Big Data brings democratization of information access and eases how information can be shared across the enterprise. However, unplanned growth can result in ‘data swamps’ with content that is not tagged or cataloged adequately. Business taxonomies can provide the missing link in closing this gap. From the Greek, ‘taxis,' meaning ‘order’ and ‘arrangement,' taxonomies use a hierarchy of terms to classify and arrange concepts or physical/logical objects making them the ideal vehicle to capture the structure of the entire domain of an enterprise’s content.
Consistent classification and tagging across the enterprise using taxonomies supports system/platform interoperability and value generation from structured and unstructured data sources by mapping them to common shared vocabulary. This authoritative reference taxonomy improves both data confidence and time to insight.
Requirements for a Big Data Business Catalog
Purpose-Built Platform Solution
In order to make sense of big data and provide users with the ability to find the right information, enterprises need a data governance solution that is designed for Hadoop and operates at the platform level, so that it consistently classifies data across all the engines used by the organization to move and analyze data.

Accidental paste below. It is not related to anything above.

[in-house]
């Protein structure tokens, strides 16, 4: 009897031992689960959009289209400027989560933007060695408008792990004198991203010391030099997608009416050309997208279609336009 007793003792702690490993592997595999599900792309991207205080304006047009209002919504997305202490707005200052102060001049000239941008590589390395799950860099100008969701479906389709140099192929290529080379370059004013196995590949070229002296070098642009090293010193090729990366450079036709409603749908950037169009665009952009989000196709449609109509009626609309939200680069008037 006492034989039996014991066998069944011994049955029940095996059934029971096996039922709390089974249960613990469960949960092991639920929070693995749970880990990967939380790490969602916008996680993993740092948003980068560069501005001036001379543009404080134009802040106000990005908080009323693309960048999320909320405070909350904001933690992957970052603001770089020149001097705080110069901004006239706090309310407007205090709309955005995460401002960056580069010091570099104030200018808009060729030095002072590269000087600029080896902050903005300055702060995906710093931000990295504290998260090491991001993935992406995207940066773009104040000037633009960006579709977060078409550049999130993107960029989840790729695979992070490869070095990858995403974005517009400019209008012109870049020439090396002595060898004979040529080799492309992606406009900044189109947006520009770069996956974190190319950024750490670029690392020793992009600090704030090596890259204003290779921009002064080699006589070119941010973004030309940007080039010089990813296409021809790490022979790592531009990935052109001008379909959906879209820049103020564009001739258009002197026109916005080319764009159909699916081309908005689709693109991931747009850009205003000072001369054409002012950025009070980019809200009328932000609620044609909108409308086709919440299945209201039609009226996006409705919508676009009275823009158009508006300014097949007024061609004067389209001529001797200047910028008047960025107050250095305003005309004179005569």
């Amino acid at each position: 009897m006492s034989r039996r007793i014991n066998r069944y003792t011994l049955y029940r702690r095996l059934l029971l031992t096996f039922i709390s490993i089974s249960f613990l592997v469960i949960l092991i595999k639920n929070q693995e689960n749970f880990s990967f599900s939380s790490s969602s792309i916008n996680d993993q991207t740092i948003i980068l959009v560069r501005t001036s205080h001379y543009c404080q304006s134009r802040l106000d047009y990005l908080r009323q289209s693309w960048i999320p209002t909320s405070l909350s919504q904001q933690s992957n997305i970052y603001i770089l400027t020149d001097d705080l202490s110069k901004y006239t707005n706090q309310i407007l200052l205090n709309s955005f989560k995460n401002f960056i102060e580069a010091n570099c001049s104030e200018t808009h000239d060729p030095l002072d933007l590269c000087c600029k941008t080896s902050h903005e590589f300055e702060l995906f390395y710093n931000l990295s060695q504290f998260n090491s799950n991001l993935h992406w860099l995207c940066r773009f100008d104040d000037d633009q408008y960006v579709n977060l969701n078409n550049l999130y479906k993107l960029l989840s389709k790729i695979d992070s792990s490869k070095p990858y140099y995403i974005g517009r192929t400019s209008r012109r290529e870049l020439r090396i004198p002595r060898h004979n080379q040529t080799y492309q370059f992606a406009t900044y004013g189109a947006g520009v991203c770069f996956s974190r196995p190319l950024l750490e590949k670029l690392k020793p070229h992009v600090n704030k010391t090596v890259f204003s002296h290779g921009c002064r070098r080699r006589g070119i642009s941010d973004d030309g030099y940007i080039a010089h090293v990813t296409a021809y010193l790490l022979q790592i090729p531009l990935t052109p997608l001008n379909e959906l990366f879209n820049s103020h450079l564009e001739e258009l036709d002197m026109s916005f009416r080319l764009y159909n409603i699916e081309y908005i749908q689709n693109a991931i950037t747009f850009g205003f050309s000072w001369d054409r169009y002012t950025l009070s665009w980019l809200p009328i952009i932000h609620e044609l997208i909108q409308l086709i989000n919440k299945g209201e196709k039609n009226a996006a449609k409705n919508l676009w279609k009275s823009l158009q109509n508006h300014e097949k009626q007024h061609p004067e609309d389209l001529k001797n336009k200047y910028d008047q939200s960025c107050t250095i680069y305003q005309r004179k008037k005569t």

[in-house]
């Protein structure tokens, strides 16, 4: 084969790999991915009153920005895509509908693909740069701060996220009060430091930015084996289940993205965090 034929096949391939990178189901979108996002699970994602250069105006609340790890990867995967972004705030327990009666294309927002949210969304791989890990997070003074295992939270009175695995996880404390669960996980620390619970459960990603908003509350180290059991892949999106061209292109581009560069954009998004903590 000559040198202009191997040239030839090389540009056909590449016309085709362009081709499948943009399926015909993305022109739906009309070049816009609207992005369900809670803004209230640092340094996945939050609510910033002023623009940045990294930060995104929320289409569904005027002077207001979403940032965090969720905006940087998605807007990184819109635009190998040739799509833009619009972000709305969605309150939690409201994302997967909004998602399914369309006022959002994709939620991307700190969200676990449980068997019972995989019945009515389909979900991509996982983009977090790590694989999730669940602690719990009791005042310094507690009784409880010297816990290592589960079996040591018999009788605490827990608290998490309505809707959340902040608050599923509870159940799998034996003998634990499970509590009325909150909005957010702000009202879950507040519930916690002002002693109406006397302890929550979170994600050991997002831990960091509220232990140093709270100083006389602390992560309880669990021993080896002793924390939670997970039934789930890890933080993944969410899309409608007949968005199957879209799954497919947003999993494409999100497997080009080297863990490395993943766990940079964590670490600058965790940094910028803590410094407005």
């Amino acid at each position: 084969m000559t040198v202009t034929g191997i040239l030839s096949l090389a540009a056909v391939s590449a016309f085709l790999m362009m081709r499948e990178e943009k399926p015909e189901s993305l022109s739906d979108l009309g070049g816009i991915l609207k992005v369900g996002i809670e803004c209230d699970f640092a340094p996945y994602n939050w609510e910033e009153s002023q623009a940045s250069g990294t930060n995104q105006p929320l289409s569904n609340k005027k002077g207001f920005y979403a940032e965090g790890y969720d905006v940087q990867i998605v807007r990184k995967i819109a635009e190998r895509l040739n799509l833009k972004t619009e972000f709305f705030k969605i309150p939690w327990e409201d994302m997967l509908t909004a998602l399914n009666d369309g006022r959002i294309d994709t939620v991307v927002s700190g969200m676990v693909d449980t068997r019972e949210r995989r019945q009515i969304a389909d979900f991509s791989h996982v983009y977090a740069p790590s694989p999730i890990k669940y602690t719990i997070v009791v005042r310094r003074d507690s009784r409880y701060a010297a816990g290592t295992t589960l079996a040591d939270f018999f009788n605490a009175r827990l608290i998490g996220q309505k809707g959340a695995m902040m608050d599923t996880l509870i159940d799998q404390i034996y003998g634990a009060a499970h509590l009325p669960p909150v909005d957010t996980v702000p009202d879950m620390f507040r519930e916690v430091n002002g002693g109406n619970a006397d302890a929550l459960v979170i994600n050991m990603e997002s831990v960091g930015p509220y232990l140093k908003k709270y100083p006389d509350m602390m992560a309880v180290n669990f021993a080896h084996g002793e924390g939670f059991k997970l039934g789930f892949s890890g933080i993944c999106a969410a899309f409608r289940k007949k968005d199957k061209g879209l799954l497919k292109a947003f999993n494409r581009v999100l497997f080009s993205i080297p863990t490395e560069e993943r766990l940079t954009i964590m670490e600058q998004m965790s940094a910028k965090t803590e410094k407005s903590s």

A purpose-built platform solution can serve as the single source of metadata truth in Hadoop by automatically tracking multi-user, multi-application activity in Hadoop components with native connectors, whereas data governance solutions that operate at the application level require a single proprietary solution path which ends up proliferating data silos.
Faster Data Discovery
The business catalog enables data officers and stewards to search for data and metadata quickly and in a number of different ways to reduce time to value. This includes the ability to search by:
Asset Type: Search for a Hive table, Storm Topology or any connected component
Tags: Search for all columns or tables that have a specific tag such as PII
Business Language: Aligned with compliance standards & policies